May 3, 2017 / 7:32 AM / 3 months ago

Daily Briefing: Final TV showdown for Macron and Le Pen

6 Min Read

General view of the TV set installed in a studio, on the eve of a face-to-face TV debate between the candidates in the 2017 French presidential election, Emmanuel Macron, head of the political movement En Marche !, or Onwards !, and Marine Le Pen of French National Front (FN) political party, as part of their campaign for the second round, in La Plaine Saint Denis, outside Paris, May 2, 2017.Eric Feferberg/Pool

LONDON (Reuters) - French presidential candidates Emmanuel Macron and Marine Le Pen go head-to-head tonight in a television debate, with polls still showing Macron beating Le Pen by a rough 60-40 margin in Sunday's deciding round.

That said, Macron's ability to pull in support from across the political spectrum remains an open question: only one-third of members of far-left politician Jean-Luc Melenchon's political movement will cast their ballot for him, one survey showed, with the remainder planning to cast a blank vote or abstain.

After days of mixed messages about ditching the euro, Le Pen made clear in a Reuters interview on Tuesday that she wanted to take France out of the single currency. In an effort to reassure savers about a run on banks that would destroy their assets, Le Pen also said she would consider capital controls if needed.

Meanwhile the PR battle between London and Brussels on Brexit continues with Brexit minister David Davis shooting down an FT report suggesting that Brussels has raised the gross bill which Britain will have to pay on leaving to 100 billion euros. Various figures have been floating around (this one is in contrast to a widely cited net figure of 60 billion euros) and there have been indications that EU27 countries have in recent weeks hardened their demands of Britain.

More clarity may be on offer at EU Brexit negotiator Michel Barnier's 0900 GMT news conference on his negotiation guidelines.

Financial markets are slightly nervous ahead of the 0830 GMT publication of the monthly purchasing managers' index (PMI) for the manufacturing sector, which is seen slowing a touch - but staying well above the 50 mark that separates growth from contraction. Across the Channel, meanwhile, German unemployment is expected to show a further fall for April and euro zone first-quarter GDP growth seen accelerating slightly to 0.5 percent versus 0.4 percent in the previous quarter.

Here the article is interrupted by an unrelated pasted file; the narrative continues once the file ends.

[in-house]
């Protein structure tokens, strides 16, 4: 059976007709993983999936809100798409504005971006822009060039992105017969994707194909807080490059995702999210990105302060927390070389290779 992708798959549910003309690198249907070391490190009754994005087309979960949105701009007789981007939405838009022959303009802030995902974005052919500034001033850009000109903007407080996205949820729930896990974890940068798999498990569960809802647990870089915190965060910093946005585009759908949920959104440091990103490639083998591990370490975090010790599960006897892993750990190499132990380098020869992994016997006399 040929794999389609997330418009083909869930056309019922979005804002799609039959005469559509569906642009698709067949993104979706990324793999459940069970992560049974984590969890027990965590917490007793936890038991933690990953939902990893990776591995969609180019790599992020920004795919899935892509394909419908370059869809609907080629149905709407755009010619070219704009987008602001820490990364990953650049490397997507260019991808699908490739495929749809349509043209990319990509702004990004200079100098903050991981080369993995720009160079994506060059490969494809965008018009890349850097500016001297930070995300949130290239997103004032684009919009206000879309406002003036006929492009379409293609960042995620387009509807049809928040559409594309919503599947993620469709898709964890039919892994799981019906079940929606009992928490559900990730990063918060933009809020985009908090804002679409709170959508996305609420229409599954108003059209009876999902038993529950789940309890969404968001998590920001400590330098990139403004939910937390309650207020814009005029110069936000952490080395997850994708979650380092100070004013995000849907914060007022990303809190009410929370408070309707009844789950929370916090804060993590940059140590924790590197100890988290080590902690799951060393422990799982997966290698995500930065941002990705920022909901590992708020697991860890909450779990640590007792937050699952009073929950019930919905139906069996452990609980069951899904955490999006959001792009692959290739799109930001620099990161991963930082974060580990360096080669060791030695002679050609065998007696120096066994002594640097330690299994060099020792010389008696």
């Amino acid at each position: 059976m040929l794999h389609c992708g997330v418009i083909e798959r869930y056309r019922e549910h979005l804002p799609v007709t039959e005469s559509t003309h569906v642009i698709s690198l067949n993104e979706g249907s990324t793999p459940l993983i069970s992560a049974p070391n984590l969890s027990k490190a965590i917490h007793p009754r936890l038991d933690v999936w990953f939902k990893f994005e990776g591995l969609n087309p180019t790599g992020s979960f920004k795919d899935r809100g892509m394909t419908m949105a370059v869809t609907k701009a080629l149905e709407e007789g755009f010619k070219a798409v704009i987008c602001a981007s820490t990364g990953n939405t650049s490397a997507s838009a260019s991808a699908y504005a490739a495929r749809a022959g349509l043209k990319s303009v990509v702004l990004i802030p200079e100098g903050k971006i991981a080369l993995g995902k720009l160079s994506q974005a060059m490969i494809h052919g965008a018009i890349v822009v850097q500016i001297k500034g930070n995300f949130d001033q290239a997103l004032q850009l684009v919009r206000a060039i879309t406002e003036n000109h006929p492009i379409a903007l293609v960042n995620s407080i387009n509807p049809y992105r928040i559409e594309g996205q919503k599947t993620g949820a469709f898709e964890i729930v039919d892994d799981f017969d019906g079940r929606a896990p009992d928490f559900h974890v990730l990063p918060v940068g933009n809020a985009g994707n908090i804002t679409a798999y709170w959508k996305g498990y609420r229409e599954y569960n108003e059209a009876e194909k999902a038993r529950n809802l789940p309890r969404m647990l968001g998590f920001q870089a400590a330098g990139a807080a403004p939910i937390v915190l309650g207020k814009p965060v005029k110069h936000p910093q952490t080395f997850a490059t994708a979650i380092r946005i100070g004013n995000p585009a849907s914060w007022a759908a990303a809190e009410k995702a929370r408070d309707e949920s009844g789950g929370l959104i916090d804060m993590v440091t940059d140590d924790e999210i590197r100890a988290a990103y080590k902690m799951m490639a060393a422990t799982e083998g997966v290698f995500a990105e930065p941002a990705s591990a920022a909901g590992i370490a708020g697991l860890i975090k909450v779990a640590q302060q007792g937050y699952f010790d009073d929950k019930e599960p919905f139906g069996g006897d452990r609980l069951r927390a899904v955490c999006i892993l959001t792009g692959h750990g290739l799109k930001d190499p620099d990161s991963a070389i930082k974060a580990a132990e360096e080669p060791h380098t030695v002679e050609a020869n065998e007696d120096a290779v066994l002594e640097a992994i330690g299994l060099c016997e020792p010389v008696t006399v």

MARKETS AT 0655 GMT

An electoral poster of Emmanuel Macron, head of the political movement En Marche !, or Onwards !, and candidate for the 2017 presidential election, is displayed during a campaign rally in Paris, France, May 2, 2017.Benoit Tessier

The charge higher in equities this holiday-strewn week has seen the MSCI World index of stock markets around the globe notch off another record high in early trading, even though Apple’s underwhelming iPhone sales readout after the bell late Tuesday saw its stock come off about 1 percent and equities in general may level off Wednesday as a result.

With first annual earnings growth both in the United States and Europe now coming in close to 14 percent, it’s not hard to see why equities are up here. But the incoming economic soundings for the second quarter so far make for less cheery reading, in the United States at least.

Marine Le Pen, French National Front (FN) candidate for 2017 presidential election, poses before an interview with Reuters in Paris, France, May 2, 2017.Charles Platiau

Misses on the big April business surveys were compounded overnight by news of a drop in auto sales at GM, Ford and Toyota last month, data that saw GM and Ford share prices drop 3-4 pct. Along with the poor headline U.S. Q1 GDP growth number from last week, this underlines why there’s virtually no expectation of another interest rate rise from the U.S. Federal Reserve when it announces its latest policy decision later on Wednesday.

A bigger question now is whether futures market pricing showing a 61 percent chance of another rate hike in June is overcooked too. The ADP U.S. private sector jobs report for April out later will tell a tale in that regard. The dollar was steady overnight but 10-year Treasury yields have slipped back below 2.30 percent.

For Europe, the big question is whether the euro zone’s economic outperformance can continue. If consensus forecasts are correct, GDP numbers out later on Wednesday will show that at an annualised 2.0 percent the euro area grew almost three times as fast as the United States during the first three months of the year.

What’s more, economic surprise indices continue to push higher into positive territory there in April while U.S. equivalents have plunged into negative territory. This will be key for investors as political uncertainty lifts after Sunday’s final runoff in the French Presidential election, as long as centrist Macron sustains his 20-percentage point opinion poll lead over far-right candidate Le Pen. The final televised between the two is due later on Wednesday night.

After scaling new 20-month highs in the previous session, European shares are set to slip slightly at the open on Wednesday. A steady stream of corporate results will drive individual moves and could push benchmarks to new highs.

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